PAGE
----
Does Kevin Durant want to stay with Nets following Kyrie Irving trade?
Does Nets star Kevin Durant want to stay in Brooklyn after the Kyrie Irving trade?
That’s the biggest question in the NBA at the moment.
And Durant’s head coach, Jacque Vaughn, wasn’t going to try to answer it on Monday night.
“I’m not going to speculate and get in Kevin’s mind at all,” he said when asked about Durant’s desire to remain with the Nets. “I’m not even going to try to do that.”
But Vaughn knows the easiest way to keep Durant in Brooklyn.
“At the end of the day, Kevin wants to win. That’s always been our goal. He wants to win at shootaround. He wants to win any game of the week. That’s why he loves to play. That’s why he wants to play 82 games. That will be our holy grail,” Vaughn said Monday. “We’ll continue to try to put a group out that wins. Until there’s something for me to be concerned about, then I’ll carry on business as usual.”
Vaughn’s right. If the 2022-23 Nets can compete for a title, it probably decreases the odds of Durant requesting a trade at the end of the season.
Like Vaughn, I have no interest in speculating about whether Durant wants to stay or go. Maybe he requests a trade prior to Thursday’s deadline. But let’s assume that he doesn’t.
If he stays and the Nets make a run to the Eastern Conference Finals – or NBA Finals – it’s fair to assume that Durant would have a harder time asking for a trade at season’s end.
That’s what makes the next three days pivotal for Nets GM Sean Marks.
As it stands today, Brooklyn’s roster is solid. In Spencer Dinwiddie and Dorian Finney-Smith, Marks acquired players in the Irving deal who can help Brooklyn immediately.
But do the Nets have enough to compete with top teams in the Eastern Conference over a seven-game series? No.
And that’s why members of the Nets spent Monday talking to the Toronto Raptors about potential trades. SNY reported on Sunday that Brooklyn had been in touch with Toronto during the Irving trade talks. Sources confirmed that the two teams touched base on Monday. The Nets and Raptors discussed the possibility of a Fred VanVleet deal before the Irving trade became official, as Marc Stein reported.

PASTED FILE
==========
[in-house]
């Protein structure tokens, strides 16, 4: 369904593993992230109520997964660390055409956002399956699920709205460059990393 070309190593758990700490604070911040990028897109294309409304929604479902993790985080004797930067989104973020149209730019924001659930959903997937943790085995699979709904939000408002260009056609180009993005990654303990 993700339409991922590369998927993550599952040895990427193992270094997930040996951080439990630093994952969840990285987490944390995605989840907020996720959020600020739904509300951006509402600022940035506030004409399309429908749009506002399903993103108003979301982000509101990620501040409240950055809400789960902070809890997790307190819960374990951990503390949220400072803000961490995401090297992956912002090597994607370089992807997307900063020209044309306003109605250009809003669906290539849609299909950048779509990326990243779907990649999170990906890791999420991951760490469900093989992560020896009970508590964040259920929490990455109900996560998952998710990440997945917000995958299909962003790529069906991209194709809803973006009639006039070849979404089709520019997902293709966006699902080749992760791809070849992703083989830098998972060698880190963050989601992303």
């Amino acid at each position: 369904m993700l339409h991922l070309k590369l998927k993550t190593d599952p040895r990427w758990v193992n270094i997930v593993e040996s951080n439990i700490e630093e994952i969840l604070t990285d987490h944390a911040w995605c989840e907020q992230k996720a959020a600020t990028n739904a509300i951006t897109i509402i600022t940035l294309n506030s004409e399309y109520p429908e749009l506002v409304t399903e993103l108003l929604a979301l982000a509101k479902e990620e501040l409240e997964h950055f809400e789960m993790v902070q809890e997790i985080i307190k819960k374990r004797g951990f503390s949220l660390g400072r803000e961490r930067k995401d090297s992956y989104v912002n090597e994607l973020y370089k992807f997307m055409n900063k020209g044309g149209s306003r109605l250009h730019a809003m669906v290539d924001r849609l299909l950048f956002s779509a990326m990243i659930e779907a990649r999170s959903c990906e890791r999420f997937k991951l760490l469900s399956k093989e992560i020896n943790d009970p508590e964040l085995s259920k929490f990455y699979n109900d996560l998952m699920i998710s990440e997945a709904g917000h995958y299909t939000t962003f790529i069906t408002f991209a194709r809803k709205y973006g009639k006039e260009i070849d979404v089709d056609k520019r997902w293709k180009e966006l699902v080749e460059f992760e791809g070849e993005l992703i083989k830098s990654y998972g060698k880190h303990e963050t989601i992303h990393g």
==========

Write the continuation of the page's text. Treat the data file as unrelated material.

You can be sure that the Nets will be calling the Raptors – and other teams – over the next few days as they look to upgrade the roster. (Prior to Irving’s trade request, the Nets and Atlanta Hawks continued to touch base on a John Collins deal; multiple teams spoke to Brooklyn about deals involving Joe Harris, and the Nets continued to take calls on Patty Mills).
If the Nets swing a trade that helps them make a deep postseason run, Durant is less likely to reissue his trade request. And Marks’ job security is probably bolstered.
How are the two issues related?
Remember, Durant issued an ultimatum to Joe Tsai over the summer. According to The Athletic, Durant told Tsai that he should trade him or fire Marks and then-head coach Steve Nash.
Some observers took Durant’s ultimatum as an artificial ploy to force a trade. But there has been some disconnect between Marks and Durant during their shared tenure in Brooklyn.
Durant and Irving both were put off by Marks’ public comments about Irving in the GM’s end-of-season news conference last spring, per people familiar with the matter.
Durant subsequently requested a trade. Seven weeks later, he rescinded his request.
Marks, Durant and Nash all publicly put Durant’s ultimatum and trade request behind them late last summer. So it’s fair to assume that Durant and Marks are on the same page at the moment.
Now, the Nets need to win games. They didn’t do enough winning in the Irving-Durant era. Just one playoff series win in three seasons.
Several people in the organization believe strongly that those poor results are tied directly to Irving. And it makes sense. Irving played in just 143 games over three-plus seasons. He missed time due to team suspension, injury, vaccination status and unapproved personal leave.
But Irving is with the Dallas Mavericks now. He can’t be blamed for organizational shortcomings moving forward.
It’s on everyone else – from Tsai on down – to make it work. The first test? Upgrade the roster by 3 p.m. on Thursday.